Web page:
2. Online banks may offer higher annual percentage yields (APYs). Online-only banks, also known as direct banks, tend to have more competitive savings and CD yields.
  3. You might have to live or work in a certain region to become a member of a credit union. Or the field of membership, which is the common bond shared by the credit union members, might have other requirements.


Advantages of banks

  1. Location: Brick-and-mortar banks may have branches and ATMs down the street from where you work or live. And larger ones may also have locations wherever you travel across the country.
  2. Some of the largest banks in the country, such as Chase or Bank of America, are brick-and-mortar banks, but banks can also be small local or regional and may provide more personalized service.
  3. Large banks might have better technology than smaller credit unions: Banks are a little ahead when it comes to technology, van Faassen says. Technology generally depends on the size of the bank or credit union.

Disadvantages of banks

  1. Deposit rates are usually very low: Brick-and-mortar banks don’t usually offer competitive yields on savings accounts, checking accounts and CDs.
  2. Having a branch nearby may not be necessary: Most transactions today can be processed online, through mobile banking or by writing a check. You might even be able to take care of some things, like getting a debit card mailed to you, over the phone or online.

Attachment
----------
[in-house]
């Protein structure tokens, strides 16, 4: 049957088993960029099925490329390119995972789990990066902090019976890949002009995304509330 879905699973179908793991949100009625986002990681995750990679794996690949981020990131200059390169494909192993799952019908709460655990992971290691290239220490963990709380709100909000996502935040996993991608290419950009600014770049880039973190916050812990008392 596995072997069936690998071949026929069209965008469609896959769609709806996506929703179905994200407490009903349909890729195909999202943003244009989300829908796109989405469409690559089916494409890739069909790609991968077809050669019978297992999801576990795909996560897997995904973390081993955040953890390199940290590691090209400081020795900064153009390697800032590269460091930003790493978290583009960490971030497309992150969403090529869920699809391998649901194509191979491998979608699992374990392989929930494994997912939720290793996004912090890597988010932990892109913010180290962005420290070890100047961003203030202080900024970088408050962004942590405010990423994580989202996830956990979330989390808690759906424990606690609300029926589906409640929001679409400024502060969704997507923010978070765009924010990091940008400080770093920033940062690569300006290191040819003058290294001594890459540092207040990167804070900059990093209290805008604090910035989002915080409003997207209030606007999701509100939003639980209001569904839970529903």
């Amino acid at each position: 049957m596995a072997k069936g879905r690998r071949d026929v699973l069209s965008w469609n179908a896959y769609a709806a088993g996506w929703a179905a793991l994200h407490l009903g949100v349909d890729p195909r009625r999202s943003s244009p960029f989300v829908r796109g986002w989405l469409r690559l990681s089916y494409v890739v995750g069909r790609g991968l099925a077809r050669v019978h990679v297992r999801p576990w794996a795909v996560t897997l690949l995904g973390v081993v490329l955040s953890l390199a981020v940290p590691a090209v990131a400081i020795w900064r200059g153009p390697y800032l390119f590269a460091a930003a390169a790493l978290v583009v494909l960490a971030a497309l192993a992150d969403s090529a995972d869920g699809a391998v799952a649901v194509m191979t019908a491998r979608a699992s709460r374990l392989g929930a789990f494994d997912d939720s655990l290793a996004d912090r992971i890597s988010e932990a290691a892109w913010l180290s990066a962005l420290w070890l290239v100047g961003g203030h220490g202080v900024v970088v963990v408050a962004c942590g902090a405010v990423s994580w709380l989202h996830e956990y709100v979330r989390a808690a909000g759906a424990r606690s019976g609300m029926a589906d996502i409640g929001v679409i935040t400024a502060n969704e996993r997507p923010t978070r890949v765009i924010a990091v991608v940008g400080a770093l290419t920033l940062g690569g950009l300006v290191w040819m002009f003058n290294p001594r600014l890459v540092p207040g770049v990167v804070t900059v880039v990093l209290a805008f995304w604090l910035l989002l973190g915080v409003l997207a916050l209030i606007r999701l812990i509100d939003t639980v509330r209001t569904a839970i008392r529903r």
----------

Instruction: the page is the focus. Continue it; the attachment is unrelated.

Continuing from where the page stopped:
3. High balance requirements or maintenance fees: Some banks are known for charging fees, though there are usually ways to waive them.

Brick-and-mortar banks vs. online banks

Depending on their size, brick-and-mortar banks may operate thousands of branches, just one or some number in between. Online banks, on the other hand, usually don’t operate any branches, and opt instead to offer their products and services solely over the internet. Similarly to brick-and-mortar banks, some online banks offer accounts to customers anywhere in the U.S., while others only allow consumers in certain states or areas to open accounts.